Jason Collins became the first openly gay NBA athlete to play in a game on Sunday after signing a 10-day contract with the Brooklyn Nets. He came out as gay last April in a Sports Illustrated article.
When he hit the court, Collins became not just the NBA's first openly gay player, but the first in any of America’s four major male sports leagues. “Today Jason Collins tore open the last remaining closet in America,” said Brian Ellner, a founding member of Athlete Ally, a nonprofit that raises awareness about homophobia in sports. “This is a piece of history, an important point on the continuum toward justice and a moment to celebrate.”
Collins played for the Boston Celtics and Washington Wizards in the 2012-2013 season, but until this weekend no team had signed him for the current season. “Right now, I’m focused on trying to learn the plays, the game plan assignment,” Collins said before the game Sunday night. “I don’t have time to really think about history right now.” In the Nets 108-102 victory over the Los Angeles Lakers, Collins registered two rebounds and a steal.
Brooklyn Nets forward Paul Pierce acknowledged that Collins was opening a path for other gay athletes. “In a society we live in, this was going to happen eventually. This is the normal. He is a guy who is going to open the door for athletes. Maybe not just in America but all over the world, the sports world,” Pierce said. “That’s going to be key. It doesn’t matter your race, your gender, your sexuality, or any of that. It’s about being part of a team. It’s about caring for one another. That’s all that matters at the end of the day.”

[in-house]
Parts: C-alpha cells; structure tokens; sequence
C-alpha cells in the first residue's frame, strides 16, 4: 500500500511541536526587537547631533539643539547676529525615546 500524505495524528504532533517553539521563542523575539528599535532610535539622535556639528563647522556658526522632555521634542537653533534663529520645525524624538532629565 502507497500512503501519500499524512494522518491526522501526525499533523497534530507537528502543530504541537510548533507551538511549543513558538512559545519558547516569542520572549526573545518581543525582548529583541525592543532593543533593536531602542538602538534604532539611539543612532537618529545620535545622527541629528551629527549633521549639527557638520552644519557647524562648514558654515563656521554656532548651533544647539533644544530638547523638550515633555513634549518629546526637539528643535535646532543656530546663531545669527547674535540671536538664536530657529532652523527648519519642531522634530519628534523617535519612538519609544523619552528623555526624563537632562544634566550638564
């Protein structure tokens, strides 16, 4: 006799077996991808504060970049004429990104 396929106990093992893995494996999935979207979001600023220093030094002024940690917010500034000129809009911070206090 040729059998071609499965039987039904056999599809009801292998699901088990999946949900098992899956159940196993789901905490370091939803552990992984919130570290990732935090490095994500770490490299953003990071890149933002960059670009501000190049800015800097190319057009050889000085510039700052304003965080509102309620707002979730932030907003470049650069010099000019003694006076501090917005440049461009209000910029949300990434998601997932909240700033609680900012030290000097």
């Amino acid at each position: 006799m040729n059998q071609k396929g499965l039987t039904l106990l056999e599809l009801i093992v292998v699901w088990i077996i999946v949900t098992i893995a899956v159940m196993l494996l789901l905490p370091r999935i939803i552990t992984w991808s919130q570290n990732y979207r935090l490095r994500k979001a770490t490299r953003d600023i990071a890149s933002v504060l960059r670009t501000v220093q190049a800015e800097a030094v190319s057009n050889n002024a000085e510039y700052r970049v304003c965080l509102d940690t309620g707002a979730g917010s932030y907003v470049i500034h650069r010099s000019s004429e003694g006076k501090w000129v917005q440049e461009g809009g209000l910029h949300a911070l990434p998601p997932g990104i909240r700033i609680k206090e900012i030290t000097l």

New York Daily News columnist Mike Lupica wrote that someday, a gay professional athlete announcing he is gay won't qualify as news at all:
First Jason Collins announces that he is gay, and becomes the first athlete out of the major team sports in this country to do that, even if he didn’t technically have a team at the time.
Now Collins gets a job with the Brooklyn Nets. This is what passes for history in professional sports in the year 2014, even if Collins’ history doesn’t last past his 10-day contract with the Nets.
Someday this will all happen in sports without gay athletes having to make announcements, or tacitly asking for our approval. Someday gay athletes will be able to go about their business in America without coming out of the closet, and feeling obligated, in the words of the great old Boston Globe columnist George Frazier, to slam the door behind them.
Collins isn’t expected to remain the only openly gay athlete to have played for a major American sports league for long: University of Missouri football player Michael Sam, who recently announced that he is gay, is expected to be drafted into the NFL in May. Robbie Rogers, who is also openly gay, played last season for Major League Soccer's Los Angeles Galaxy.
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